Though it's only steps from Charlotte Amalie's cruise-port chaos, this gem of a hotel is miles away in spirit. Built for the bride of a 19th-century French sea captain, Hotel 1829 is a confection of Moroccan tile, terraces swimming in lemon-yellow allamanda blossoms, fountains, and curving passageways. Owner Gerhard Hofmann leads enthusiastic tours of his 2,000-bottle wine collection, as well as the dining room, showing off the Tiffany stained-glass mural and 200-year-old human-size Italian chess pieces. The 15 rooms are equally atmospheric--cedar ceilings, bamboo platform beds--and the long, lamplit dining terrace is wonderful at night, when you can look across bristling palms to the moon-drenched waters of St. Thomas Harbour. 29-30 Kongens Gade, Charlotte Amalie, St. Thomas; 800/524-2002 or 340/776-1829, fax 340/776-4313; doubles from $85.
The Coke machine at the entrance gives you an idea of how casual everything is at Admiral's, a 12-room inn with blistered-wood buildings painted in playful pinks, greens, and yellows. The sun-worn gray deck, generously sized scuba pool (this was once a diving club), and rooms with retro details (flower-power tiles, lime green sinks) only add to the laid-back vibe. And that's how owners Anne and Hal Borns want to keep it. "We came down to sail, liked the weather and the slow life, and stayed," says Anne, a former Bostonian, who loves to send guests on snorkel expeditions to Hassel Island, an easy 10-minute swim away. Villa Olga, Frenchtown, St. Thomas; 800/544-0493 or 340/774-1376, fax 340/774-8010; doubles from $129.
Ten sandy paces from the sea and only a hundred more from Port Elizabeth (one of the most adorable towns in the Caribbean), Gingerbread would be desirable for its location alone. But the inn is also fabulous-looking, with delicate fretwork, curlicued rooflines, and gables with rose medallions--all hand-tooled by Bequian artisans. Its nine rooms are just as smart, styled with greenheart-wood four-posters, clay lamps, straw mats, and bright banquettes. Half of Port Elizabeth hangs out at the beachfront café, noshing on freshly baked peanut-coconut macaroons. Admiralty Bay, Bequia; 784/458-3800, fax 784/458-3907; doubles from $90.
Friendship Bay Beach Resort
With its 27 rooms awash in burnt-orange and aqua, bathroom tiles sketched with starfish, Carib Indian oil paintings, and zebra-striped chairs, Friendship Bay looks more like an artist's retreat than a resort. That's because Swedish co-owner Margit Abrahamssom has always dabbled in painting and sculpture, and it was only natural that her hotel should become her canvas. In the main restaurant, you can sit on a park bench painted teal and look through floor-to-ceiling windows onto the grassy grounds and Friendship Bay. At the Spicy 'n' Herby beach bar, seats hang from ropes and there's a stained-glass fish-shaped window in the open kitchen. Feeling creative?Bring along a brush and palette, and book the bamboo honeymoon suite, where an artist's easel is propped in a corner. Friendship Bay, Bequia; 784/458-3222, fax 784/458-3840; doubles from $165.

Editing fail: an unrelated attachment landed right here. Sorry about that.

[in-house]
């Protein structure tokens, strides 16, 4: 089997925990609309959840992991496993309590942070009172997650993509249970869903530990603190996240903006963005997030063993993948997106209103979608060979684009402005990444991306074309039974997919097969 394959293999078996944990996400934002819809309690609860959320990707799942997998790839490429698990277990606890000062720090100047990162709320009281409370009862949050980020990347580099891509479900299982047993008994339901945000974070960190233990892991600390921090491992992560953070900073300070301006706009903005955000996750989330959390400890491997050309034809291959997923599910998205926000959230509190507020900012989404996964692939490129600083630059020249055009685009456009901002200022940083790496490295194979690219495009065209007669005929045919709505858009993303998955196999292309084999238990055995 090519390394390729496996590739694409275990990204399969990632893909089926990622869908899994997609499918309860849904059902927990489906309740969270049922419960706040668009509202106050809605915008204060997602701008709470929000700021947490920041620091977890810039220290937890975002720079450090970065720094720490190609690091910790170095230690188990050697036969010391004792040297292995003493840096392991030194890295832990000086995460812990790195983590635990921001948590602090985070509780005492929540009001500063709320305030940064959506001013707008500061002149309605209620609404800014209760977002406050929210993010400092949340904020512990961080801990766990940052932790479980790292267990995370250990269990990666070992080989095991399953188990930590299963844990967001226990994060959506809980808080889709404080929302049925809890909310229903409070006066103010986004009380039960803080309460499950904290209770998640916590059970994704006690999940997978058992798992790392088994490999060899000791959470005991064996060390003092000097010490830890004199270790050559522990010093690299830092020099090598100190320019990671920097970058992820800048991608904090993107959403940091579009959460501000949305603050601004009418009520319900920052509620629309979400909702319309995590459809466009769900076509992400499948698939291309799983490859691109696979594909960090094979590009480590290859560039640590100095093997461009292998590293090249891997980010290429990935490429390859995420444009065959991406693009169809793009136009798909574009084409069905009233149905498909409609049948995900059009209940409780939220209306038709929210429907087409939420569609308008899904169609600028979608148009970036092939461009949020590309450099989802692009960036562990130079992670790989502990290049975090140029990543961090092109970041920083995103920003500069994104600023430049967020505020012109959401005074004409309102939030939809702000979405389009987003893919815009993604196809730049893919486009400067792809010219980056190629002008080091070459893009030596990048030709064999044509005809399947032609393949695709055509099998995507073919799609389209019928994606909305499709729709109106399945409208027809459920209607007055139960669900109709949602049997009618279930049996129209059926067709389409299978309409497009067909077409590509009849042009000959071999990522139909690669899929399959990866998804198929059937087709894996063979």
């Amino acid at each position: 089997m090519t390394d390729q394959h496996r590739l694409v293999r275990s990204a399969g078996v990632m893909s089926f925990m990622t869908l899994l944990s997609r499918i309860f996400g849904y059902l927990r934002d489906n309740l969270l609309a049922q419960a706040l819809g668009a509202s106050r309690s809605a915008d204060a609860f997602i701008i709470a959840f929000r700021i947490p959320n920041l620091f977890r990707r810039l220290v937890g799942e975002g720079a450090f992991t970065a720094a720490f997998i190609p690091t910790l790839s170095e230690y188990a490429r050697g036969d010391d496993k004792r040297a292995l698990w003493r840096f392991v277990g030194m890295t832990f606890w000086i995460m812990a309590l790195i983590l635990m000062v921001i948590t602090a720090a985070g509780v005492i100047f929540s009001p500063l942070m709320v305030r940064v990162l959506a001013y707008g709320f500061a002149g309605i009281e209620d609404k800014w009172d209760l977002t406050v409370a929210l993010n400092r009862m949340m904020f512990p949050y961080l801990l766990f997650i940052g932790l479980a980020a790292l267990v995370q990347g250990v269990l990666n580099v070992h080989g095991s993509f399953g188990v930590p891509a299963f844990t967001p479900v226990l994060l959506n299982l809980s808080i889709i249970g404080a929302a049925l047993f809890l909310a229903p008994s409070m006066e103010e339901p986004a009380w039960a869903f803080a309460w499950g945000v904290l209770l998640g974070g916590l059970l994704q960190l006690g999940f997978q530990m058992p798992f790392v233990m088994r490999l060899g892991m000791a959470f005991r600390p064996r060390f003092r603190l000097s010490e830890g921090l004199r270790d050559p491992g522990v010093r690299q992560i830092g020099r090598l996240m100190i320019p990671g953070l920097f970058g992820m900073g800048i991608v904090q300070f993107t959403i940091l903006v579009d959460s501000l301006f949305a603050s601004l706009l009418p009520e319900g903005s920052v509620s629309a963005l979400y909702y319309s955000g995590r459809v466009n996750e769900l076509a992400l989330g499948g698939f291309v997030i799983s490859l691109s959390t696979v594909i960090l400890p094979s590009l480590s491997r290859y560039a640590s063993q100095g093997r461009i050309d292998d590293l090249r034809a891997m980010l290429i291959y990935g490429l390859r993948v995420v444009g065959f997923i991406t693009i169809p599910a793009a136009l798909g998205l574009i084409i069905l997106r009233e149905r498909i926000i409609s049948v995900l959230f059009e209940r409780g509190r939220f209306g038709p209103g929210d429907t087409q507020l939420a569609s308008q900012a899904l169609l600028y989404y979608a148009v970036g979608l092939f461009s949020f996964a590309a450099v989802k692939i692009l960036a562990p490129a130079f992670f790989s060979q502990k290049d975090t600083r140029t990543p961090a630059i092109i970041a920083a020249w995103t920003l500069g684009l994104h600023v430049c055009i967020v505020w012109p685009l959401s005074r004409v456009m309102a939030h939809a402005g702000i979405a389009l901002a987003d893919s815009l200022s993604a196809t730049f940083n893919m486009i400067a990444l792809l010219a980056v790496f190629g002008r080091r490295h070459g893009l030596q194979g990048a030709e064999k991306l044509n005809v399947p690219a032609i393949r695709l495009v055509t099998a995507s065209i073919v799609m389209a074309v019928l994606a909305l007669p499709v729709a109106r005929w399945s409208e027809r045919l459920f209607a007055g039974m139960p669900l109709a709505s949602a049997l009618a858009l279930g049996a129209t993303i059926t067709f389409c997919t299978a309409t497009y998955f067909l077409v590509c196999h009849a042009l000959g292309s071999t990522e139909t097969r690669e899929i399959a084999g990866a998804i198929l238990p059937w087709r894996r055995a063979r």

Manoir de St.-Barthélemy
This manor house of ancient timbers and swirling stucco was born in Normandy, disassembled, and put back together on a sunny St. Bart's hillside in 1984. The Manoir remains a secret in several ways--you won't find it in many guidebooks, and it's hidden down a stone and dirt path beside coconut trees and gardens of hibiscus and oleander. (If you're driving, get good directions.) The stylish co-owner, Madame Monette Sartoris, will show you to one of eight bungalows with rustic kitchenettes, white linen hassocks, and beds draped in tulle. Take breakfast on your terrace and watch the hummingbirds buzz the cashew trees. Rte. de Saline, Lorient, St. Bart's; 590/27-79-27, fax 590/27-65-75; doubles from $70.
Hummingbird Beach Resort
What Hummingbird lacks in bedroom style (all 10 bungalows commit kitschy crimes such as having brown shag carpeting) it makes up for in its exotic public spaces. The natural rock pool is watched over by an African-style wooden mermaid; surrounding shingled cabanas provide an escape from the strong Caribbean sun. Next door at the rambling bar, cedar tables are shaped like puzzle pieces and dried sea fans hang from the ceiling. (Order the house punch, a stalwart potion of rum and freshly squeezed oranges, limes, and grapefruits, with grated nutmeg and bitters.) But best of all is the hotel's on-site batik studio, where St. Lucian artist David Simmonds designs and sells radiant sarongs, cushions, and wall panels. Anse Chastanet Rd., Soufrière, St. Lucia; 758/459-7232, fax 758/459-7033; doubles from $80.